Small Business Tax Reform: Modernizing the Code for the Nation’s Job Creators
WASHINGTON—Today, Members of the House Small Business Committee heard from a panel of witnesses representing all sectors of small business on a key issue facing not only America’s 29 million small businesses, but also Congressional leaders—tax reform.
“As the discussions surrounding tax reform echo in the Capitol, it is paramount that part of the conversation involves the job creators themselves – the startups; the entrepreneurs; and the small businesses that transform Main Streets across America,” said Chairman Chabot (R-OH). “However, as the technology revolution changes business ecosystems, the tax code continues to hold small businesses back.”
A Modernized Tax Code for the Modern Day Economy
Tax reform continues to be a top priority for both small business owners and the Committee. The last time the tax code was comprehensively updated was 31 years ago. The witnesses examined how the proposed changes in H.R. 3717, the Small Business Owners’ Tax Simplification Act of 2017, could impact the nation’s job creators.
“On top of the compliance burden, our tax code has not kept pace with our changing economy. Technology has been a game changer in the way we do business, evident by the explosion of ecommerce and the sharing economy,” said Kristie Arslan, Entrepreneur-in-Residence at the Small Business & Entrepreneurship Council and owner of Popped! Republic Gourmet Popcorn in Alexandria, VA. “We believe that a pro-growth tax code is vital to reinvigorate entrepreneurship and improve the competitiveness of the U.S. economy. Our nation needs a tax code that enables small business sustainability and growth – the combined approach of tax cuts, tax reform and tax simplification will get us there."
“Small businesses create about 64% of new private sector jobs. Yet the tax code is not user-friendly for small and medium-sized companies. Like most companies with fewer than ten employees, we don’t have a department or even a person dedicated to tax filings,” stated Taylor Wyatt, President of MotionMobs in Birmingham, AL. “Making the process of paying taxes user-friendly is very important, and this legislation would be a good step in that direction.”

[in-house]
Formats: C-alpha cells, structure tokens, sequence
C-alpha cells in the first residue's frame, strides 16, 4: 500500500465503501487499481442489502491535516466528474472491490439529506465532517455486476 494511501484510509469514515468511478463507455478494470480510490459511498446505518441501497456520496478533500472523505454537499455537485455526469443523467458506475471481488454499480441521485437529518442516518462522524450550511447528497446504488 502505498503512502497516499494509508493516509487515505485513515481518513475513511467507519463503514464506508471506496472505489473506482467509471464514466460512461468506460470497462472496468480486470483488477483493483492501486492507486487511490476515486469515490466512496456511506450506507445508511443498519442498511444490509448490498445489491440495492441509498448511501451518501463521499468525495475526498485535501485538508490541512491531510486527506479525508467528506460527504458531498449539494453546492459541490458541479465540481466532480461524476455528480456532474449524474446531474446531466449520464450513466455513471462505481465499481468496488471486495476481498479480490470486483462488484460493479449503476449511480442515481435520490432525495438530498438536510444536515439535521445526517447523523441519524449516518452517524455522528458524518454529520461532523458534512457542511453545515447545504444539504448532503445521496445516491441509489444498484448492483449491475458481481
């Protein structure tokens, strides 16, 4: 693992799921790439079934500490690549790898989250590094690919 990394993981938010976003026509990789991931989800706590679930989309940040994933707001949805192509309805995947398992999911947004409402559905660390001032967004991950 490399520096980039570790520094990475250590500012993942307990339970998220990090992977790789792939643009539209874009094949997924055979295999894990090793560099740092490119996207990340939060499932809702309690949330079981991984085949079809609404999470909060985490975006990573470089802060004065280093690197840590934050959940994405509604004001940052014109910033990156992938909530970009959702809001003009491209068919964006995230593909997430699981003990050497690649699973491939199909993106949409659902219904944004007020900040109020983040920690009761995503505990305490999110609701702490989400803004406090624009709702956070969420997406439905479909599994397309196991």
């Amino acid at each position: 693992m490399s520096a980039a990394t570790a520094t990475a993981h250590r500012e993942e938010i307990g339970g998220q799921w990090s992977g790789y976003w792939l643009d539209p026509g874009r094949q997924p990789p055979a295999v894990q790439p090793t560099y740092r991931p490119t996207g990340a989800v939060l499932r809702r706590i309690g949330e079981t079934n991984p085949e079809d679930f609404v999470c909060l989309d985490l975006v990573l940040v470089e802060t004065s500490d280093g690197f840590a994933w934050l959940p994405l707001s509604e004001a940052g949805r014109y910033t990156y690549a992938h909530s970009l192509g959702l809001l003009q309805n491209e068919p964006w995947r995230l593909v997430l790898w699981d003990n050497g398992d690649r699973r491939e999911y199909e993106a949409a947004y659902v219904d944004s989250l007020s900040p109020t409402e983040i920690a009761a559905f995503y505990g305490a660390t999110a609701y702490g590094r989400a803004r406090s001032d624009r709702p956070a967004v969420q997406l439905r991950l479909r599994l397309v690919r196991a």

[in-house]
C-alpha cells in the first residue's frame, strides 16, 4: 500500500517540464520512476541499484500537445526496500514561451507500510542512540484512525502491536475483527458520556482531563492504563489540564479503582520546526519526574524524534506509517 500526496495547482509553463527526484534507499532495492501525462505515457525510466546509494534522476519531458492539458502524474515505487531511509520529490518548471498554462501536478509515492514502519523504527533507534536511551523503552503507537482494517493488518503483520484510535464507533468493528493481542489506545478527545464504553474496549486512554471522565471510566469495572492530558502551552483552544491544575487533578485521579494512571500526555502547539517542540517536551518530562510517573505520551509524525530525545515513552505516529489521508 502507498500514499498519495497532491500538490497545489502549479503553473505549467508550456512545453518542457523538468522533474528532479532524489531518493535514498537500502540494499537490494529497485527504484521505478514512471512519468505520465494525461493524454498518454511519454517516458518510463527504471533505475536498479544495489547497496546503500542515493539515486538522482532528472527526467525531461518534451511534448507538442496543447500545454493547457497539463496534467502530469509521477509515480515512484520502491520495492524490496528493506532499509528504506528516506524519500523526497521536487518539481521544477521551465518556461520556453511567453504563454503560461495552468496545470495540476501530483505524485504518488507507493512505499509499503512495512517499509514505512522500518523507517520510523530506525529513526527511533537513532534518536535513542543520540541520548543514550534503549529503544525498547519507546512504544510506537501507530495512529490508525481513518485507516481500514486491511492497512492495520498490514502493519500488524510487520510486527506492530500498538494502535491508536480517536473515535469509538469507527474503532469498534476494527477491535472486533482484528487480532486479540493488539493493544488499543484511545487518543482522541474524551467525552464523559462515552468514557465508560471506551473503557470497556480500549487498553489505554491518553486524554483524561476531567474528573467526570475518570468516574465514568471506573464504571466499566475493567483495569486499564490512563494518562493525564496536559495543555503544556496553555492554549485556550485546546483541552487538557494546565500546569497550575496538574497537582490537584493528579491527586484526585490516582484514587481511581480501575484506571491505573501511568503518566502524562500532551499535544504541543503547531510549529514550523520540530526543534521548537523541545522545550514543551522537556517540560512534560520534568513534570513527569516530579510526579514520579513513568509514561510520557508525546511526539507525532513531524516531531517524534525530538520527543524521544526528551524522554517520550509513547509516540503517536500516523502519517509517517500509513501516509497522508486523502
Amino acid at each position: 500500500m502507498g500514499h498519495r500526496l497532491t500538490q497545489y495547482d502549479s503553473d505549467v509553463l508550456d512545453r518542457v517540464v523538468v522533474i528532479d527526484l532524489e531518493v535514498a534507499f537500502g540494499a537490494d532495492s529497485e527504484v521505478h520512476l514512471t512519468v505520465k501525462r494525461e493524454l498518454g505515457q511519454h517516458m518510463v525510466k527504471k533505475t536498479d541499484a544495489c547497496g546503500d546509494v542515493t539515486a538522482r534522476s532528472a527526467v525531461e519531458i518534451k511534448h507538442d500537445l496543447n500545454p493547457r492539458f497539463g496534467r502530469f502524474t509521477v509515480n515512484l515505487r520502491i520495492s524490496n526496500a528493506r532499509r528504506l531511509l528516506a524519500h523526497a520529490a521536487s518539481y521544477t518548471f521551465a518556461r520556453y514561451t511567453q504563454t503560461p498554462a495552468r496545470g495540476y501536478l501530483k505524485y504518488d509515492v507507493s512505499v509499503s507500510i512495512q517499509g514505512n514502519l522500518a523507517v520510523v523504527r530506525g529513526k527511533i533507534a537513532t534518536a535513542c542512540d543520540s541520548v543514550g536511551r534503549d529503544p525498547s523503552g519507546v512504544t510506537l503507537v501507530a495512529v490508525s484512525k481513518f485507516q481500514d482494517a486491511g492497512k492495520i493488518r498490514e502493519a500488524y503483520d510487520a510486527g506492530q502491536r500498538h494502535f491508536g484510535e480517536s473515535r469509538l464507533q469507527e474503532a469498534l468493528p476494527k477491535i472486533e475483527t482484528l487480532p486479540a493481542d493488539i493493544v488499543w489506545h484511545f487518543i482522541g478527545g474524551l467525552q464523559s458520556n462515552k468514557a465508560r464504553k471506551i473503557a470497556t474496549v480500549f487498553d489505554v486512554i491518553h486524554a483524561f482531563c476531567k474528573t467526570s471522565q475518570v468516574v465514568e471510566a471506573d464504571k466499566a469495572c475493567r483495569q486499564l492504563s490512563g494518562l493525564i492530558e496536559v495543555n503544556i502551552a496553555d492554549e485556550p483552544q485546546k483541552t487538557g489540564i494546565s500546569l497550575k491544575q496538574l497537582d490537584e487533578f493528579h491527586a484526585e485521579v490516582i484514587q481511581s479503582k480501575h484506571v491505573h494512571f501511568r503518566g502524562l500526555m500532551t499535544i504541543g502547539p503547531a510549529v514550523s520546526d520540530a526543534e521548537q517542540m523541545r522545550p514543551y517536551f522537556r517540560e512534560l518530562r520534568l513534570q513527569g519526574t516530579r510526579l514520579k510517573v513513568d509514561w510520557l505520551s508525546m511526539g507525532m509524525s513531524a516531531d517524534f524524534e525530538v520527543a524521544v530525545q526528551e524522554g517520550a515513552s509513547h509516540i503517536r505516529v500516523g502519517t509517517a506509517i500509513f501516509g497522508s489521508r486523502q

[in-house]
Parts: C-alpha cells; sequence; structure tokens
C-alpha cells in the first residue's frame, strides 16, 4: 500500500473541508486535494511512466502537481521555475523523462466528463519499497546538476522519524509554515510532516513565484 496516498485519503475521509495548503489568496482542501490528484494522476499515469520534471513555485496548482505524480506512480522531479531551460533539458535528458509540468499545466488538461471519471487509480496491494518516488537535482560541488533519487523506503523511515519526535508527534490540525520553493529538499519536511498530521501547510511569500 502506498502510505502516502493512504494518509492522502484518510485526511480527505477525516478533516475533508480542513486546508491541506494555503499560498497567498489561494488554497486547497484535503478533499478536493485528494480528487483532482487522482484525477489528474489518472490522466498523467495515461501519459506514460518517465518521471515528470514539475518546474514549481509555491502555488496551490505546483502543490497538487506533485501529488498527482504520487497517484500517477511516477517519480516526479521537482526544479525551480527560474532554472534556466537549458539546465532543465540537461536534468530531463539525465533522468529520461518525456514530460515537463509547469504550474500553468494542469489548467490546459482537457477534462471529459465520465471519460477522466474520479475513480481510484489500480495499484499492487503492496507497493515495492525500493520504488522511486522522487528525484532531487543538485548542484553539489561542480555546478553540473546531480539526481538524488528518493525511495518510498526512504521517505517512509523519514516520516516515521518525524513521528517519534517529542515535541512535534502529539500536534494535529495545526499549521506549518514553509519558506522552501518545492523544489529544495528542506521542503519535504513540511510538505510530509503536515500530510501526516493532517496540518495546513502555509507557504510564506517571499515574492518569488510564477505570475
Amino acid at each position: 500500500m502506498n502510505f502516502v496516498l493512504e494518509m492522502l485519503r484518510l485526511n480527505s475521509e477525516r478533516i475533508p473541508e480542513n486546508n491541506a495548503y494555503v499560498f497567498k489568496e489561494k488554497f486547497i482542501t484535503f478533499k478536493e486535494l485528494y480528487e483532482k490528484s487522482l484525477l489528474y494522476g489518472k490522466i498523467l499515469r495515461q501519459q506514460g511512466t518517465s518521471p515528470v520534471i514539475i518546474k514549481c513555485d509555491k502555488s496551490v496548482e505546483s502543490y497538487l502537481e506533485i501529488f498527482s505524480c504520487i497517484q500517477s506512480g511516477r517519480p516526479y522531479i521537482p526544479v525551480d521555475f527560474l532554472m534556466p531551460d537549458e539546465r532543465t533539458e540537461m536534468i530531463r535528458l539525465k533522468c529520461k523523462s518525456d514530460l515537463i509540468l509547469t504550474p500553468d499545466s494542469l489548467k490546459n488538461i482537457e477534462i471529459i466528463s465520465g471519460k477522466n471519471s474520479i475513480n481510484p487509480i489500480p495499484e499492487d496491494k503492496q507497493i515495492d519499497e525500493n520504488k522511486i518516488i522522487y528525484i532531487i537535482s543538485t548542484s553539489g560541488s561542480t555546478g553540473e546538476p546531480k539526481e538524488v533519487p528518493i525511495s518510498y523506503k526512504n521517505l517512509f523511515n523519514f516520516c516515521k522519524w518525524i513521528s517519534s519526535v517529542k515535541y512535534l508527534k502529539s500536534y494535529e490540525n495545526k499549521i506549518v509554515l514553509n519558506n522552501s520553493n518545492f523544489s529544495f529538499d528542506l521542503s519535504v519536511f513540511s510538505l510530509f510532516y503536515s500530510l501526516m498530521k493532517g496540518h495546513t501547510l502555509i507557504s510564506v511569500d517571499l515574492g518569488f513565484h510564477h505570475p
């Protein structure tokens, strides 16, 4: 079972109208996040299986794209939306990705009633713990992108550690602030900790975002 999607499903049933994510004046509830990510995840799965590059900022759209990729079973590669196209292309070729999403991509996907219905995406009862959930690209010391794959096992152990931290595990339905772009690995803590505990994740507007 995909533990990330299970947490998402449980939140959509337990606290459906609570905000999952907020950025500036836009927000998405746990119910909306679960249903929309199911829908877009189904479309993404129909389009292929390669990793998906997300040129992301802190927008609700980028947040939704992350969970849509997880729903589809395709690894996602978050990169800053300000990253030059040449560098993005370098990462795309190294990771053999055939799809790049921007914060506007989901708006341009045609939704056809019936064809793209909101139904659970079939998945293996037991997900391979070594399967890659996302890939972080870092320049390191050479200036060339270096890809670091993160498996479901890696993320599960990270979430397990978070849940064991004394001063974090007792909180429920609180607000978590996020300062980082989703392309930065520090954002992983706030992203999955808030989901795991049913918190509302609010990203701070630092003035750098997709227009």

“In our view, what is truly exciting is that these marketplaces have given rise to a new entrepreneur, the solopreneur. By our estimates, of the 4 million listings on Airbnb worldwide, 2 million are in the United States. Lyft claims about 100,000 drivers in the U.S. market while Uber has 1.5 million drivers worldwide,” added Miguel Centeno, Partner at Shared Economy CPA in Redondo Beach, CA. “And for all the work and trust and community these entrepreneurs are building, it is my view that what they are offered in terms of tax benefits is extremely lacking.”
“Introduced as a bipartisan bill, H.R. 3717 proposes commonsense changes to better meet the needs of the growing number of sharing economy operators and self-employed small business owners,” said Caroline Bruckner, Managing Director of the Kogod Tax Policy Center at American University in Washington, DC. “H.R. 3717 provides simplification and tax relief to small businesses navigating the uncertainty of the current tax code, particularly those taxpayers who are subject to the quarterly-estimated payment rules, the Form 1099 reporting rules, and self-employed small business owners paying for their own healthcare coverage.”